In Luke’s account, the conception and birth of Jesus follow the pattern of stories from the Hebrew Scriptures, in which God is always acting in unexpected ways to make relationship with God’s people. Just as Sarah conceived when she was old; just as Hannah conceived when she had been barren; just as Moses was called to lead, though he felt inadequate to the task – so Mary, another person who was nobody special, became the mother of Jesus. The place and time were not ideal: they were far from home and Mary went into labor. The historical timing was difficult, too; Mary and Joseph were of the Twelve Tribes, but they lived in an occupied nation and had to answer the call of the Roman governor to be counted.
In the midst of ordinary human history, with one more oppressor occupying one more province; in the midst of ordinary human experience – a pregnant woman and her betrothed, traveling uncomfortably and surprised by a birth far from home – God’s presence is known. God comes to us in the everyday; God is not excluded from a hard day at the office, a challenging commute, a hospital room, a government office. The birth of Jesus says to us that God’s desire is to be with us in all times and places, not only when the house is clean and the children are asleep. Those who visit him in Luke’s account suggest further that this good news is for everyone, and perhaps especially for those whose lives on the margins make them most open and receptive to good news.
One of the names for Jesus in scripture is Emmanuel, “God with us.” This familiar story of a man, a woman, a baby and the unlikely companionship of angels and shepherds, claims for all time that God is indeed with us, wherever we find ourselves, however difficult the path may be. As Martin Luther points out, the angels declare that he is born “unto us,” not merely born. Ultimately, we are called by this story to understand the birth of Jesus as a gift, something precious that blesses us and binds us to the Giver in love.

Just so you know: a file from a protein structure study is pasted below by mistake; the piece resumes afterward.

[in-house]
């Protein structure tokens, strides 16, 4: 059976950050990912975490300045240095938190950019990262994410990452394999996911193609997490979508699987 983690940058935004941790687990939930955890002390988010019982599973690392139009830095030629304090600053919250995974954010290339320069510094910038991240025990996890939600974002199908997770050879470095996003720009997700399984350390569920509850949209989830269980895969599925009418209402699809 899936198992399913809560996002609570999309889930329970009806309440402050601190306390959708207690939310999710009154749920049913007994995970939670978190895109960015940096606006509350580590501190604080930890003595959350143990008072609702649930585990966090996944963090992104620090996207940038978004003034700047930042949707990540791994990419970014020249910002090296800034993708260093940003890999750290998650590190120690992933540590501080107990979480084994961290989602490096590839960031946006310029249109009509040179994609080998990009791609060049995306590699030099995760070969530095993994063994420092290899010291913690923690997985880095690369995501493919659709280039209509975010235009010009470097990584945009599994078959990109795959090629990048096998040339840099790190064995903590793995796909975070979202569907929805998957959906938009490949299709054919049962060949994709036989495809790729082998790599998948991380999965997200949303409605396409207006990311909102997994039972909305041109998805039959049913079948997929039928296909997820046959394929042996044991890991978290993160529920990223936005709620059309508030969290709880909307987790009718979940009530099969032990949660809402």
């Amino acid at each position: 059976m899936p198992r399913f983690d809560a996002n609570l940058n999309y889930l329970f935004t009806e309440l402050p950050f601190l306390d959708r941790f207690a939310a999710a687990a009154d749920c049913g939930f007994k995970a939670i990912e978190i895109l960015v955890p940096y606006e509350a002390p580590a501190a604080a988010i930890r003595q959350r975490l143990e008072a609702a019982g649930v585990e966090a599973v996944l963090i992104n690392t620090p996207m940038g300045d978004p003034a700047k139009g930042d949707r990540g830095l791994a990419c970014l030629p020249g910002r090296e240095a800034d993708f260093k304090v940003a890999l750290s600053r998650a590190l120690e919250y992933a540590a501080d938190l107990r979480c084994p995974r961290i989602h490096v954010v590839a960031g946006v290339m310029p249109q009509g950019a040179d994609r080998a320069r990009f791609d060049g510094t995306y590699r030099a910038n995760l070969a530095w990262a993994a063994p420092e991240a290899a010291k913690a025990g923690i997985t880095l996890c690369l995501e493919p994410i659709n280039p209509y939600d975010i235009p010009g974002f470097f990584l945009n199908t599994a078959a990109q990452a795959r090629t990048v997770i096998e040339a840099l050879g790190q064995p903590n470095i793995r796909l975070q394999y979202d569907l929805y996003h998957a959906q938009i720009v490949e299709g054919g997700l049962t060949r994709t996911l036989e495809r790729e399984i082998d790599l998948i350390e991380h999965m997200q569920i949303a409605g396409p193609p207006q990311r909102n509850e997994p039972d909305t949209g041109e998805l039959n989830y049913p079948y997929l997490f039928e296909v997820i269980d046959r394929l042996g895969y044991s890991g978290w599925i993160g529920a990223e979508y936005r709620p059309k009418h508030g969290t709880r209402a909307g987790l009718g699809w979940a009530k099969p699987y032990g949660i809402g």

Like all the best gifts, this one can change our lives, if we let it. We always have the option of merely visiting this story once a year and allowing the Christmas-card images to wash over us, enjoying the sweet story without really entering its power. But this story’s true value comes in its gritty reality, its affirmation of human experience, its narrative of God’s great love for us, known in Jesus of Nazareth.
God intends for love to grow us, change us, heal us, remake us – not merely to delight and comfort us. This story takes its true power, not from birth, but from resurrection, the continual rebirth of all that is good and true and beautiful, the conquering of the powers of darkness and death that are seen most visibly in the life, death and resurrection of Jesus.
Tonight we remember just the beginning of that story, and its sweetness can sustain us through the coming year.
Let every heart prepare him room. Amen.
— The Rev. Kay Sylvester is the rector at St. Paul’s Episcopal Church in Tustin, Calif. She is a teacher, trainer, retreat leader and preschool chaplain. Her prior experience includes teaching piano and guitar, and selling volleyball and wrestling equipment.